Apr 19

Side Glances at Operation Crossroads

Thursday, April 19, 2018 5:21 PM

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USS New York (BB-34) being hosed down by USS ATR-40 after the Baker test.

One of the benefits of digitized archives are the ability to call up pieces of the past that are physically apart from each other and see them all together in context. This ability to make connections can often lead to interesting glances not shown in context together before. Scattered throughout the Naval Institute’s roughly half-million photographic subject files are many that deal with Operation Crossroads in 1946. These famous nuclear tests, whose iconic images of mushroom clouds exploding out of an over the Pacific Ocean would cement the awesome destructive power of nuclear weapons in the minds of the world… Read the rest of this entry »

 
Apr 13

Cats in the Sea Services

Friday, April 13, 2018 9:18 AM

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9 USS New Mexico cat

Sailors and cats have a special relationship that dates back thousands of years. It is likely that the ancient Egyptians were the first seafarers to realize the true value of having cats as shipmates. In addition to offering sailors much needed companionship on long voyages, cats provided protection by ridding ships of vermin. Without the presence of cats, a crew might find their ship overrun with rats and mice that would eat into the provisions, chew through ropes and spread disease. The more superstitious sailors believed that cats protected them by bringing good luck. Others sailors thought that the keen… Read the rest of this entry »

 
Apr 10

Seaplanes: The End (of the beginning)

Tuesday, April 10, 2018 12:01 AM

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P6M Seamaster takeoff

By the end of the war, the Navy had a number of advanced seaplane designs in the works – the JRM Mars and H-4 Hercules, the Spruce Goose, in particular. These were developed as large (or, in the Hercules case, extremely large) transport seaplanes. The H-4 had a similar mission to some of the earliest Navy seaplanes: crossing the Atlantic, although it would do it with a 150,000 pound payload. With the end of the war, however, development largely stopped to make way for new operational challenges and design paradigms. Captured German hydrodynamics and aerodynamics research complemented contemporary American knowledge… Read the rest of this entry »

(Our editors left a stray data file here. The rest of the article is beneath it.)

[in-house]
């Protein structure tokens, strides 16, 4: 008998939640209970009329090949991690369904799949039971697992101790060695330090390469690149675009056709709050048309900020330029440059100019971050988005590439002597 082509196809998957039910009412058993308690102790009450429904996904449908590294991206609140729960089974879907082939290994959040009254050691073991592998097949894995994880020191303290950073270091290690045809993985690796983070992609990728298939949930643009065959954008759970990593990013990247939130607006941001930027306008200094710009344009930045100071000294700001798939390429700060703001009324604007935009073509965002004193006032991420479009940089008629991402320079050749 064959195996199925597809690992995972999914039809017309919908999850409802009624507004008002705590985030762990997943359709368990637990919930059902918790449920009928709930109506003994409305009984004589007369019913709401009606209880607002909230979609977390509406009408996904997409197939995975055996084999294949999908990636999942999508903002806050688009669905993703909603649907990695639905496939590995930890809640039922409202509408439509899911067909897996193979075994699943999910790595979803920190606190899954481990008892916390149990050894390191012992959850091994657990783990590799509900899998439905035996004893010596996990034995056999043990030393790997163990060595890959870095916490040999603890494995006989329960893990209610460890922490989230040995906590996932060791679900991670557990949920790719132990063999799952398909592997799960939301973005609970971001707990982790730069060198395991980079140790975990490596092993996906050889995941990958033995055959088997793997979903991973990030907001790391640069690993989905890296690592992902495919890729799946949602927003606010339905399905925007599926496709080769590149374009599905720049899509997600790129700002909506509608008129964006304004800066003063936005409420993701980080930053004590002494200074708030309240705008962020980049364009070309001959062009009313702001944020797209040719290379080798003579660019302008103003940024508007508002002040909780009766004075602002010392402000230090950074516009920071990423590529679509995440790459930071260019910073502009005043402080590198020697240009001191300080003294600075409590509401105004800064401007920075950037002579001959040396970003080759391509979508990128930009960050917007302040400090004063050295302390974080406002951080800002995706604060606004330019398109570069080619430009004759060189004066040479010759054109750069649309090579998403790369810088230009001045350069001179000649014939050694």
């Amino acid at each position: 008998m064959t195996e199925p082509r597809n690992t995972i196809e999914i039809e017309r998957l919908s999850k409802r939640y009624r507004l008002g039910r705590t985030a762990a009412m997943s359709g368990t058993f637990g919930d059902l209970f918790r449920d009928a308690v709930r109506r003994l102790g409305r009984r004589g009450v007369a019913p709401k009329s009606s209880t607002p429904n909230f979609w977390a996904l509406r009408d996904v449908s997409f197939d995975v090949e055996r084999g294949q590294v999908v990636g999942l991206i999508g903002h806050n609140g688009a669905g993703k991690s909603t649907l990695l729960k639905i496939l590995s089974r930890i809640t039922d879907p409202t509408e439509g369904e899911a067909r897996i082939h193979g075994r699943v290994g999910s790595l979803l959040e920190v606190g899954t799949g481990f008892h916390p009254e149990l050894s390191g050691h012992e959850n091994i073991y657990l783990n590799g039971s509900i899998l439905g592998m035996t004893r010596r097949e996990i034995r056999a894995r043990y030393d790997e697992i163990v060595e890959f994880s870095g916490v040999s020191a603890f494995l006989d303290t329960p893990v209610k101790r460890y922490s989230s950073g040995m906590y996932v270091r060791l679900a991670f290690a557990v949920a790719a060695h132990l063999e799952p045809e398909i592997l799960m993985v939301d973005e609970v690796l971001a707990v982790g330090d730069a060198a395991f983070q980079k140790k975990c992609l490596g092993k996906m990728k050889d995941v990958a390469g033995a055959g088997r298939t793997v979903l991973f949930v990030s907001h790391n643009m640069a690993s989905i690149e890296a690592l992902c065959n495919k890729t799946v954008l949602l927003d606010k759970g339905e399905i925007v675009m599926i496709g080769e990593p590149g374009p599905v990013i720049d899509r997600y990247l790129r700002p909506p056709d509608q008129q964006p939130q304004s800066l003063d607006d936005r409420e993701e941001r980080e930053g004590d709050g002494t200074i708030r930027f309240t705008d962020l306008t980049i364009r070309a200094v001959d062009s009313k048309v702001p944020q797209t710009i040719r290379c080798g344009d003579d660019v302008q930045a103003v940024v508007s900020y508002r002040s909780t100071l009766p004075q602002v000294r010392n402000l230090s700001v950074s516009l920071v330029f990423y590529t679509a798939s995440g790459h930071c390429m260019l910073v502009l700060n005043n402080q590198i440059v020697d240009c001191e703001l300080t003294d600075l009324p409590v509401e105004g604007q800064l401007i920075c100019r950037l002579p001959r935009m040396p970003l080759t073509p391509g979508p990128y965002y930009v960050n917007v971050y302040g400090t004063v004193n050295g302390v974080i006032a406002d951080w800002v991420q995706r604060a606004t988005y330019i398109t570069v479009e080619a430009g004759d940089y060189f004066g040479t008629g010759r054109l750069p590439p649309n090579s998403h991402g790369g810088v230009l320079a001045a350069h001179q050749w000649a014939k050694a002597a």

Apr 5

World War II Submarine Commanders

Thursday, April 5, 2018 12:01 AM

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Captain Slade D. Cutter, USN (Ret.) (1911-2005)

The United States Naval Institute Oral History Archive features the reminiscences of the legendary Captain Slade D. Cutter.  Cutter turned down a music scholarship at an Illinois college to attend the Naval Academy, where he became an All-American football star and standout on the boxing team. Following graduation in 1935, Cutter embarked on a career heavily intertwined with sports. His first duty was as football coach for the team of the battleship USS Idaho (BB-42). After submarine school he coached football at the Naval Academy with collateral duty in the USS S-30 (SS-135). World War II found him in the crew of the USS Pompano (SS-181),… Read the rest of this entry »

 
Apr 2

No Forgotten Fronts: From Classrooms to Combat

Monday, April 2, 2018 11:13 AM